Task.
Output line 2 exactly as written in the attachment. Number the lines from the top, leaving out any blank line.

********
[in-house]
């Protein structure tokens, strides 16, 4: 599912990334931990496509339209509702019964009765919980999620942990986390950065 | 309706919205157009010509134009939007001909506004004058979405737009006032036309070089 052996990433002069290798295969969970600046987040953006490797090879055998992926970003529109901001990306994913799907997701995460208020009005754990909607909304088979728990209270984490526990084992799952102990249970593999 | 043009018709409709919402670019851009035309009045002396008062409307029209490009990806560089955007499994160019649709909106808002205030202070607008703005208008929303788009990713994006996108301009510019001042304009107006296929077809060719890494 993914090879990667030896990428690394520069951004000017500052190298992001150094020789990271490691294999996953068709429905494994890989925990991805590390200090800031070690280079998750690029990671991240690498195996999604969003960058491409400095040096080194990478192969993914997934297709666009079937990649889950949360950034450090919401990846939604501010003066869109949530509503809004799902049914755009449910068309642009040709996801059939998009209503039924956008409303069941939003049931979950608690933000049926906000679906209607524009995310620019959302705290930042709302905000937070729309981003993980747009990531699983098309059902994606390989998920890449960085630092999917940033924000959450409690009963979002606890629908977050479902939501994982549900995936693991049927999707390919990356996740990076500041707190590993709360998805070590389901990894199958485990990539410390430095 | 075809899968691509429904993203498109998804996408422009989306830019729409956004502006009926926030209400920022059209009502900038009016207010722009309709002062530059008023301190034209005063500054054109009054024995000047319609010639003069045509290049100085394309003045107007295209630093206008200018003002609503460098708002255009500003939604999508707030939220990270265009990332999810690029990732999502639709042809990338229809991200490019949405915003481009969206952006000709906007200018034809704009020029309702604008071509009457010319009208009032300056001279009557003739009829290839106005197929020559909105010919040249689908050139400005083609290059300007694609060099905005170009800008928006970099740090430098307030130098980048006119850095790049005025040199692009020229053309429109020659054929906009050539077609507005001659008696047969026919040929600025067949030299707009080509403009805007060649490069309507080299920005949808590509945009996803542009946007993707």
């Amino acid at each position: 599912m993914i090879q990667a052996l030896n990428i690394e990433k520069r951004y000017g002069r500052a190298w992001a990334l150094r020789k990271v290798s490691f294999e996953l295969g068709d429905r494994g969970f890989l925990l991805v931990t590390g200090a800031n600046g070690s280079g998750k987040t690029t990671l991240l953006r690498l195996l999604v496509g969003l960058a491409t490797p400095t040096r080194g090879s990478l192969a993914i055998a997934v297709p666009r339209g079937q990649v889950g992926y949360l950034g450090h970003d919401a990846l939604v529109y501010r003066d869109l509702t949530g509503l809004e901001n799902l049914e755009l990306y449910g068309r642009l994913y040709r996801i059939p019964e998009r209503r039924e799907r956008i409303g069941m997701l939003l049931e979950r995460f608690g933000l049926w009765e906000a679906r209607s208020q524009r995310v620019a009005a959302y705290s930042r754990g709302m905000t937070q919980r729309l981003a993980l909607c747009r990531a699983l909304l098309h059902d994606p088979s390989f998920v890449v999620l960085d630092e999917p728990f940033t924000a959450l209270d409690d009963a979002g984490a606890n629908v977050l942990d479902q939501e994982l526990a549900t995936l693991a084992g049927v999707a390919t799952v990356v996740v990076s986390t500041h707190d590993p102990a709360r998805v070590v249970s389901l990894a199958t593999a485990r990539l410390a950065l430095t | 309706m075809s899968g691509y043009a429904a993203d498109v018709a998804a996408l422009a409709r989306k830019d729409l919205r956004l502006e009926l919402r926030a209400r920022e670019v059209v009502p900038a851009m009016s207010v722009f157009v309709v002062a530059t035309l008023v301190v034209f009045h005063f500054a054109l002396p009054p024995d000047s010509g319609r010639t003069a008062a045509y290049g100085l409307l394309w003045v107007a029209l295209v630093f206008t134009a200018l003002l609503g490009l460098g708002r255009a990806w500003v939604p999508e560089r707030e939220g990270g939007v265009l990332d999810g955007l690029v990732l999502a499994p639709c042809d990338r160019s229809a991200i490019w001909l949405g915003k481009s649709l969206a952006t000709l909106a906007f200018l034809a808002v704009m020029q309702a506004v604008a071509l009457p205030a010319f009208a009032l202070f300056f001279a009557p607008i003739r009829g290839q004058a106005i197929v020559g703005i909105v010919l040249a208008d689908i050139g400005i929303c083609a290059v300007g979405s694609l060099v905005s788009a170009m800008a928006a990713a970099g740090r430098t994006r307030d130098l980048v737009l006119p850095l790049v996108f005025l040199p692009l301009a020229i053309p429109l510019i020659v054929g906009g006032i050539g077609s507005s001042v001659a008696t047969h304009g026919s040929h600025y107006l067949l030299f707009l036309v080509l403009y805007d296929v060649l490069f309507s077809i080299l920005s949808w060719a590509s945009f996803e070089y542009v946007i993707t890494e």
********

């Protein structure tokens, strides 16, 4: 599912990334931990496509339209509702019964009765919980999620942990986390950065 | 309706919205157009010509134009939007001909506004004058979405737009006032036309070089 052996990433002069290798295969969970600046987040953006490797090879055998992926970003529109901001990306994913799907997701995460208020009005754990909607909304088979728990209270984490526990084992799952102990249970593999 | 043009018709409709919402670019851009035309009045002396008062409307029209490009990806560089955007499994160019649709909106808002205030202070607008703005208008929303788009990713994006996108301009510019001042304009107006296929077809060719890494 993914090879990667030896990428690394520069951004000017500052190298992001150094020789990271490691294999996953068709429905494994890989925990991805590390200090800031070690280079998750690029990671991240690498195996999604969003960058491409400095040096080194990478192969993914997934297709666009079937990649889950949360950034450090919401990846939604501010003066869109949530509503809004799902049914755009449910068309642009040709996801059939998009209503039924956008409303069941939003049931979950608690933000049926906000679906209607524009995310620019959302705290930042709302905000937070729309981003993980747009990531699983098309059902994606390989998920890449960085630092999917940033924000959450409690009963979002606890629908977050479902939501994982549900995936693991049927999707390919990356996740990076500041707190590993709360998805070590389901990894199958485990990539410390430095 | 075809899968691509429904993203498109998804996408422009989306830019729409956004502006009926926030209400920022059209009502900038009016207010722009309709002062530059008023301190034209005063500054054109009054024995000047319609010639003069045509290049100085394309003045107007295209630093206008200018003002609503460098708002255009500003939604999508707030939220990270265009990332999810690029990732999502639709042809990338229809991200490019949405915003481009969206952006000709906007200018034809704009020029309702604008071509009457010319009208009032300056001279009557003739009829290839106005197929020559909105010919040249689908050139400005083609290059300007694609060099905005170009800008928006970099740090430098307030130098980048006119850095790049005025040199692009020229053309429109020659054929906009050539077609507005001659008696047969026919040929600025067949030299707009080509403009805007060649490069309507080299920005949808590509945009996803542009946007993707």